2)

Atop the plunger is a long arm. The plunger pushes up the base of the arm, so it rotates a few degrees. At the far end of the arm, you have a plastic needle that points downward.

3)

The needle dips into a larger reservoir of water, Container B. The bottom of Container B is such that the container retains heat well, so long as there is light from the sun. The needle from the arm should be such that it just dips below the surface of Container B’s water when no freezing has occurred.

***

Thus, as water freezes, Container A’s water expands and lifts the plunger, which lifts the arm. The plastic needle slowly rises out of container B, leaving a hole. As this happens, the temperature in Container B drops very rapidly, and (if this idea actually works) an ice spike should form exactly where you had the needle.

Here’s the really cute part – *if* (and it’s a big if) you could somewhat reliably control the shape of the spike/gnomon, you could use Container B’s rim as the surface of a sundial.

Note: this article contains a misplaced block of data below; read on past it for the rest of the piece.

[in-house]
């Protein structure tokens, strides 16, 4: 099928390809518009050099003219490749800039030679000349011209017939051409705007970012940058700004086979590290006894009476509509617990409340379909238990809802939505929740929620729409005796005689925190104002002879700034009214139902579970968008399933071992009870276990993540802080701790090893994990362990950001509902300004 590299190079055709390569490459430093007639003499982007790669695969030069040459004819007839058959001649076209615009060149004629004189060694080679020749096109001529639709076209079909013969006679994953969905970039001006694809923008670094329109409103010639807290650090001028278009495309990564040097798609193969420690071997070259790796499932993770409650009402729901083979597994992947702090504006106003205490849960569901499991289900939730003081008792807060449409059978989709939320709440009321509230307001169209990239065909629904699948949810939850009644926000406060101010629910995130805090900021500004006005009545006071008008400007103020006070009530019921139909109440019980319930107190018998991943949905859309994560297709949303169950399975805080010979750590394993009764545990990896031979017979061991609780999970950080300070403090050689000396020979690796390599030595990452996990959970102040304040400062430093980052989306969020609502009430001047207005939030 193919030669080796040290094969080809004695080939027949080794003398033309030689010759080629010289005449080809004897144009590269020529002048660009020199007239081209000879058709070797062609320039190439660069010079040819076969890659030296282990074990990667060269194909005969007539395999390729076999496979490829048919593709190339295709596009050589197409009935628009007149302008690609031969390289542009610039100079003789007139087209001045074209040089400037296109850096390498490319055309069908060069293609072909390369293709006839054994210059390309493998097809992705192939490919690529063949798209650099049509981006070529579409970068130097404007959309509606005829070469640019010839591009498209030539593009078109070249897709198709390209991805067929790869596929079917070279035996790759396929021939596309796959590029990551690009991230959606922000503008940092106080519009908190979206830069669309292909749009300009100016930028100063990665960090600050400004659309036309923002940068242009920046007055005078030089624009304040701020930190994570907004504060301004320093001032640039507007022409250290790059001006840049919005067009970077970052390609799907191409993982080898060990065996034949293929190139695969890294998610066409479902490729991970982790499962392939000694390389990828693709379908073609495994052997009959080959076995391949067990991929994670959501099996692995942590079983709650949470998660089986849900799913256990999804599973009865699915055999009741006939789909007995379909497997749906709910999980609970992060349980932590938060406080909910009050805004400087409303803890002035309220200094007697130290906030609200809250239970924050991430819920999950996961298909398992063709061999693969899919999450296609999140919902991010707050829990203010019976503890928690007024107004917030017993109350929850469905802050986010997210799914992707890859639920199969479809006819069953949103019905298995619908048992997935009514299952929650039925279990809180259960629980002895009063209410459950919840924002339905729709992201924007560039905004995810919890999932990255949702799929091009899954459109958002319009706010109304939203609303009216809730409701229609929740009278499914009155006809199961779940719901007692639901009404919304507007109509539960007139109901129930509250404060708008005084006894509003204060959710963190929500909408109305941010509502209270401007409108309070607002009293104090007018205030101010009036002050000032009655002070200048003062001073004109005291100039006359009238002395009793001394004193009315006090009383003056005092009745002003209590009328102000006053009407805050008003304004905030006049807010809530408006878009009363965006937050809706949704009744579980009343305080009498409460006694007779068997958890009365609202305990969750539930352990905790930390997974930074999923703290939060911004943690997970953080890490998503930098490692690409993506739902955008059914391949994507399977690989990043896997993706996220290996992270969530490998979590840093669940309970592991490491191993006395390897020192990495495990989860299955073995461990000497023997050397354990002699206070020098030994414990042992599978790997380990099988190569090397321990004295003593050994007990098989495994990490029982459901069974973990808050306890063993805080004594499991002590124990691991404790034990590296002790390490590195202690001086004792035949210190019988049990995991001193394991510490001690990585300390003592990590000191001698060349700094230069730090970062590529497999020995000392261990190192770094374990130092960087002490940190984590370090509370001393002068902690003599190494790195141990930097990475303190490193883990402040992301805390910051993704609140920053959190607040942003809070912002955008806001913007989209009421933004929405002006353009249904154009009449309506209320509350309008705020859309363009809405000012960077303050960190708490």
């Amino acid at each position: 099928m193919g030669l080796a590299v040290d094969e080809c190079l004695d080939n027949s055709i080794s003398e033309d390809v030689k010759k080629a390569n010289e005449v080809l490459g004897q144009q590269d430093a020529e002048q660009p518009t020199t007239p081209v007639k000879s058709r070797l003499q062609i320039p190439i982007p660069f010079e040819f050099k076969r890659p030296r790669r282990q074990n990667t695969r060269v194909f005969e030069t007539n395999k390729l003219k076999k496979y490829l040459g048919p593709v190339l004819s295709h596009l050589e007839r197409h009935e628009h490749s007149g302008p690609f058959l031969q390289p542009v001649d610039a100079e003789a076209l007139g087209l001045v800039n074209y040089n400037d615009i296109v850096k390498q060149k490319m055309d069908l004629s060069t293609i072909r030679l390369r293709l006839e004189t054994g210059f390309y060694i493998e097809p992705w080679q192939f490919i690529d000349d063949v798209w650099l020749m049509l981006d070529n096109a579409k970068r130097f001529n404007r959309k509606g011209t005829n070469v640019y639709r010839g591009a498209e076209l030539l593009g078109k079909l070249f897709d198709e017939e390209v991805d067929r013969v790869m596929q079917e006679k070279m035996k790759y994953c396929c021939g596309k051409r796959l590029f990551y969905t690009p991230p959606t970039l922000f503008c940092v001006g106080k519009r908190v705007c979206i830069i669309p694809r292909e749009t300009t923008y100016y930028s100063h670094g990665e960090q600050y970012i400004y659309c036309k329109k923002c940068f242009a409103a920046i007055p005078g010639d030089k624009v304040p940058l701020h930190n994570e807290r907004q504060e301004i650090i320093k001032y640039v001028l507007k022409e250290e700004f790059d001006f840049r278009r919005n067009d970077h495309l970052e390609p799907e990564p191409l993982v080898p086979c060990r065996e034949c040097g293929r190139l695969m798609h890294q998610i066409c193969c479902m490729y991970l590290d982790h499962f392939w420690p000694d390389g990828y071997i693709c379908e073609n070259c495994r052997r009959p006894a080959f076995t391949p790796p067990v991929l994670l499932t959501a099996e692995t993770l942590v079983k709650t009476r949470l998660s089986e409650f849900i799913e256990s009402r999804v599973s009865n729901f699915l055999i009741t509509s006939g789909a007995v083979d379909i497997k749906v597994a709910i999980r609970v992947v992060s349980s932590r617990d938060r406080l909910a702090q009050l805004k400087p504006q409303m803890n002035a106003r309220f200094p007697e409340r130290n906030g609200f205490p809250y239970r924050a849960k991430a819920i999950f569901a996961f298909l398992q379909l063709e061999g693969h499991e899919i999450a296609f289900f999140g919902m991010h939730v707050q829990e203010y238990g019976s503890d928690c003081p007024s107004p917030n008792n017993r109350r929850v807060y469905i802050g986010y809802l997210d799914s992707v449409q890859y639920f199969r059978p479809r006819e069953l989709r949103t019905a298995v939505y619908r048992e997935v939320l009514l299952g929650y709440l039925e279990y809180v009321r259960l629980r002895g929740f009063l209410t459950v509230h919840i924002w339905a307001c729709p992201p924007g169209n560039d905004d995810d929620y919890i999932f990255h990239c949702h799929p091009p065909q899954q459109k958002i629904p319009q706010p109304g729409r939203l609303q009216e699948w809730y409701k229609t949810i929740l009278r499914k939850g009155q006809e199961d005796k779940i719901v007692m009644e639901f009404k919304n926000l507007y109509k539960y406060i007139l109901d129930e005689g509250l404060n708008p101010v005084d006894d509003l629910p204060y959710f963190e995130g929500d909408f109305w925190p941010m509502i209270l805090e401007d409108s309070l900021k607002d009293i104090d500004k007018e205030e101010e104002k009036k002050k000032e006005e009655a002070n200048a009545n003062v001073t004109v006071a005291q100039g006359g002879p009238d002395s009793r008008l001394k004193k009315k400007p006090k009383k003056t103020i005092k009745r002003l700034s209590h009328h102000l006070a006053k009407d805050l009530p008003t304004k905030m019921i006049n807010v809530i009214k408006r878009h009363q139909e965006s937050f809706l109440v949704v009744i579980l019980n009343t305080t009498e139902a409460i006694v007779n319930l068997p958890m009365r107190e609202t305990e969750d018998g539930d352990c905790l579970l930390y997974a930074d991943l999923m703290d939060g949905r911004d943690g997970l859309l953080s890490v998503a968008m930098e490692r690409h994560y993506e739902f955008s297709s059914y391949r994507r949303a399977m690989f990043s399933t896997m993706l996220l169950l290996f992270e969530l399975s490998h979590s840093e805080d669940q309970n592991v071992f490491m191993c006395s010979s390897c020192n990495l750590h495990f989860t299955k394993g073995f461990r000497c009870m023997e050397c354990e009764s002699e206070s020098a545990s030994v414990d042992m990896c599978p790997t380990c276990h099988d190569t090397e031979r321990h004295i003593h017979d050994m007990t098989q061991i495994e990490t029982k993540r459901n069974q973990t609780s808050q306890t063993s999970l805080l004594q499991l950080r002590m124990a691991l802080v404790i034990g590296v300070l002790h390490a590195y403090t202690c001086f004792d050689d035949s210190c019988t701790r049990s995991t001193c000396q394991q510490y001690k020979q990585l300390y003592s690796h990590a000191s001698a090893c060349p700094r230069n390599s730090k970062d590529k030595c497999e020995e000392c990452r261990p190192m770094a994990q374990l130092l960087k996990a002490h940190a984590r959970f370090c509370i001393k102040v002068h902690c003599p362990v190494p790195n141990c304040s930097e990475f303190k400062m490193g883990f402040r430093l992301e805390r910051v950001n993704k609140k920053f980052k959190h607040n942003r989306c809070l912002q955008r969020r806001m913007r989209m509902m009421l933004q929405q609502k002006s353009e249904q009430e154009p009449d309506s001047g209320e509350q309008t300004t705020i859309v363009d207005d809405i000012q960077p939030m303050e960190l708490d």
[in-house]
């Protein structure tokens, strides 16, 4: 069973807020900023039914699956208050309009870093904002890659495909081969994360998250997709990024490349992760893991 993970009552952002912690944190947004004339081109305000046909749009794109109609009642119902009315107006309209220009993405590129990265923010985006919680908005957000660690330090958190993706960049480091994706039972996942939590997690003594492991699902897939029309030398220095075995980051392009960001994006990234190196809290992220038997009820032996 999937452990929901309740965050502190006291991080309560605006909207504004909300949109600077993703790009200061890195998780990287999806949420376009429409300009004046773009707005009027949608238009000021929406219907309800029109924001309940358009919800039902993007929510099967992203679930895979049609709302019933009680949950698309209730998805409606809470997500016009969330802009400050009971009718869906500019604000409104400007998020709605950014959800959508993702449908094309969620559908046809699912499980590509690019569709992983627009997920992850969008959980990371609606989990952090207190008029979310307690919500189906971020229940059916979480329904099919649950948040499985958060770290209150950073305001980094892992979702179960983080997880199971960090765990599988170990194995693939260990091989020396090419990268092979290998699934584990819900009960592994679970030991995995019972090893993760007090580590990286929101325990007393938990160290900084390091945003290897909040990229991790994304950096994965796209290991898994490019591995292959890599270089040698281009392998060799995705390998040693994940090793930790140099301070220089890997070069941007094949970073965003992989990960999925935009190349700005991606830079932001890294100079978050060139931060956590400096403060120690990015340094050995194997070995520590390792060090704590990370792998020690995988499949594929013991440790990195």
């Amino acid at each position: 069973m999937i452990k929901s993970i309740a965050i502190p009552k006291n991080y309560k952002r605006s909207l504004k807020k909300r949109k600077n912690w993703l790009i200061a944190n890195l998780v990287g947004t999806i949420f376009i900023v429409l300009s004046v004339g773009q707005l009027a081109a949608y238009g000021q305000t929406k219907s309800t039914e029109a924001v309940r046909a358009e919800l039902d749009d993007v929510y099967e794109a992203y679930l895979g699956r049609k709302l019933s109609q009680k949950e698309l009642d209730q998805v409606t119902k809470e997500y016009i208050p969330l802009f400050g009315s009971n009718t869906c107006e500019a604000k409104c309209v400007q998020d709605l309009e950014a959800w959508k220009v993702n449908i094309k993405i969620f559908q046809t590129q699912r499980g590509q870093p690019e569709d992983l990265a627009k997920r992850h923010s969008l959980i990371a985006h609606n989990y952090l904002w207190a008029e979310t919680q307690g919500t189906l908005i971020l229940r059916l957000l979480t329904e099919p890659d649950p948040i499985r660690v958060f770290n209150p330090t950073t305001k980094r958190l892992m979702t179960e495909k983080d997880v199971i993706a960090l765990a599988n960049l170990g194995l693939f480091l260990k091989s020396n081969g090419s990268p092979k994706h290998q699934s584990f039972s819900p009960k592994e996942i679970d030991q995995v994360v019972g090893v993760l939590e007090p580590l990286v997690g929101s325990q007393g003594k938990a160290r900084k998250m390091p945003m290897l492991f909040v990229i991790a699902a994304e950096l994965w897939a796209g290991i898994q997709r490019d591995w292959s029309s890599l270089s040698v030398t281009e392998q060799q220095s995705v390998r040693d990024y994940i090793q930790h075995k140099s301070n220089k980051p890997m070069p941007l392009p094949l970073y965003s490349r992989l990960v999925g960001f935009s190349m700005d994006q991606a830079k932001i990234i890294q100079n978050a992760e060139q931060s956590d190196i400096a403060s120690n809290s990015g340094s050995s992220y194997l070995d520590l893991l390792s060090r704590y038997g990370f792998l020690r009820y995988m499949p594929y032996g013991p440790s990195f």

Now, you ask, what use is a sundial that only forms at night? Well, yes, fair enough. My hope is that once it formed it’d stick around for much of the day. Alternatively, perhaps there’s some way you could alter the way Container B retains heat after the gnomon is formed. By this means, you could keep or melt the sundial.

That said, there’s something very ghostly and charming about a sundial that appears briefly then melts away.

***

## Quote from The Pickwick Papers by Dickens

‘One cheer more,’ screamed the little fugleman in the balcony, and out shouted the mob again, as if lungs were cast-iron, with steel works.

‘Slumkey for ever!’ roared the honest and independent.